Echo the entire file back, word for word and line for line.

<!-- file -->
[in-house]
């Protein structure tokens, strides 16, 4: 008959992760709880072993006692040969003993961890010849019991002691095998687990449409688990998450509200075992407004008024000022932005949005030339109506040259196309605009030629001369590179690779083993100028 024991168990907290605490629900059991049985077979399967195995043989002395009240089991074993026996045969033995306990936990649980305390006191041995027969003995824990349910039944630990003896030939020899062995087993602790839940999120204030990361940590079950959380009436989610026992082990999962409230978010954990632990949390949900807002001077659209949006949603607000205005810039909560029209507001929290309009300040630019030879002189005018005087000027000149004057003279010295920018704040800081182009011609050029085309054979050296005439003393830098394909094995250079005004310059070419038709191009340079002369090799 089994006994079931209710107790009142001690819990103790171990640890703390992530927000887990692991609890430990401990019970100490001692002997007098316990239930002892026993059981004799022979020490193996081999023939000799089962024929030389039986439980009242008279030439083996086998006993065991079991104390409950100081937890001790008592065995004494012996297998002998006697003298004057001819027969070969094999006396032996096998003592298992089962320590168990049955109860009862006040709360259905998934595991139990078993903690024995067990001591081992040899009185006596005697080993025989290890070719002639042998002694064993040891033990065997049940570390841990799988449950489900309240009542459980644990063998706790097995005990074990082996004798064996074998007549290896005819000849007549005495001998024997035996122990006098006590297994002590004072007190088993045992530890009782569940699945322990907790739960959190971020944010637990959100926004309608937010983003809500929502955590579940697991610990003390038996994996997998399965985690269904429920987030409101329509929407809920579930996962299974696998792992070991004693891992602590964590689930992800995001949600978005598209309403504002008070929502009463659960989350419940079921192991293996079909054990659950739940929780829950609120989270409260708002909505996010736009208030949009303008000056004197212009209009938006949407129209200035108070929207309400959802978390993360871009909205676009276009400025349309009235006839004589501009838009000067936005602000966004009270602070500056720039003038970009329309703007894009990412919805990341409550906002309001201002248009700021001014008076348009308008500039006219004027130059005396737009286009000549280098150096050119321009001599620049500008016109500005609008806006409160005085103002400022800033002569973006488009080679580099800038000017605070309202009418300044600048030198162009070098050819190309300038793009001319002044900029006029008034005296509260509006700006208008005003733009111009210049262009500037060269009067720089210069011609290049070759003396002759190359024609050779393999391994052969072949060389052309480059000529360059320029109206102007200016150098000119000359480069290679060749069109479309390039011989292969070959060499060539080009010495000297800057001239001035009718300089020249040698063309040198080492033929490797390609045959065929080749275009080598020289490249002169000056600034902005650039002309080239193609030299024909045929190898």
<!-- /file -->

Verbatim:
[in-house]
């Protein structure tokens, strides 16, 4: 008959992760709880072993006692040969003993961890010849019991002691095998687990449409688990998450509200075992407004008024000022932005949005030339109506040259196309605009030629001369590179690779083993100028 024991168990907290605490629900059991049985077979399967195995043989002395009240089991074993026996045969033995306990936990649980305390006191041995027969003995824990349910039944630990003896030939020899062995087993602790839940999120204030990361940590079950959380009436989610026992082990999962409230978010954990632990949390949900807002001077659209949006949603607000205005810039909560029209507001929290309009300040630019030879002189005018005087000027000149004057003279010295920018704040800081182009011609050029085309054979050296005439003393830098394909094995250079005004310059070419038709191009340079002369090799 089994006994079931209710107790009142001690819990103790171990640890703390992530927000887990692991609890430990401990019970100490001692002997007098316990239930002892026993059981004799022979020490193996081999023939000799089962024929030389039986439980009242008279030439083996086998006993065991079991104390409950100081937890001790008592065995004494012996297998002998006697003298004057001819027969070969094999006396032996096998003592298992089962320590168990049955109860009862006040709360259905998934595991139990078993903690024995067990001591081992040899009185006596005697080993025989290890070719002639042998002694064993040891033990065997049940570390841990799988449950489900309240009542459980644990063998706790097995005990074990082996004798064996074998007549290896005819000849007549005495001998024997035996122990006098006590297994002590004072007190088993045992530890009782569940699945322990907790739960959190971020944010637990959100926004309608937010983003809500929502955590579940697991610990003390038996994996997998399965985690269904429920987030409101329509929407809920579930996962299974696998792992070991004693891992602590964590689930992800995001949600978005598209309403504002008070929502009463659960989350419940079921192991293996079909054990659950739940929780829950609120989270409260708002909505996010736009208030949009303008000056004197212009209009938006949407129209200035108070929207309400959802978390993360871009909205676009276009400025349309009235006839004589501009838009000067936005602000966004009270602070500056720039003038970009329309703007894009990412919805990341409550906002309001201002248009700021001014008076348009308008500039006219004027130059005396737009286009000549280098150096050119321009001599620049500008016109500005609008806006409160005085103002400022800033002569973006488009080679580099800038000017605070309202009418300044600048030198162009070098050819190309300038793009001319002044900029006029008034005296509260509006700006208008005003733009111009210049262009500037060269009067720089210069011609290049070759003396002759190359024609050779393999391994052969072949060389052309480059000529360059320029109206102007200016150098000119000359480069290679060749069109479309390039011989292969070959060499060539080009010495000297800057001239001035009718300089020249040698063309040198080492033929490797390609045959065929080749275009080598020289490249002169000056600034902005650039002309080239193609030299024909045929190898």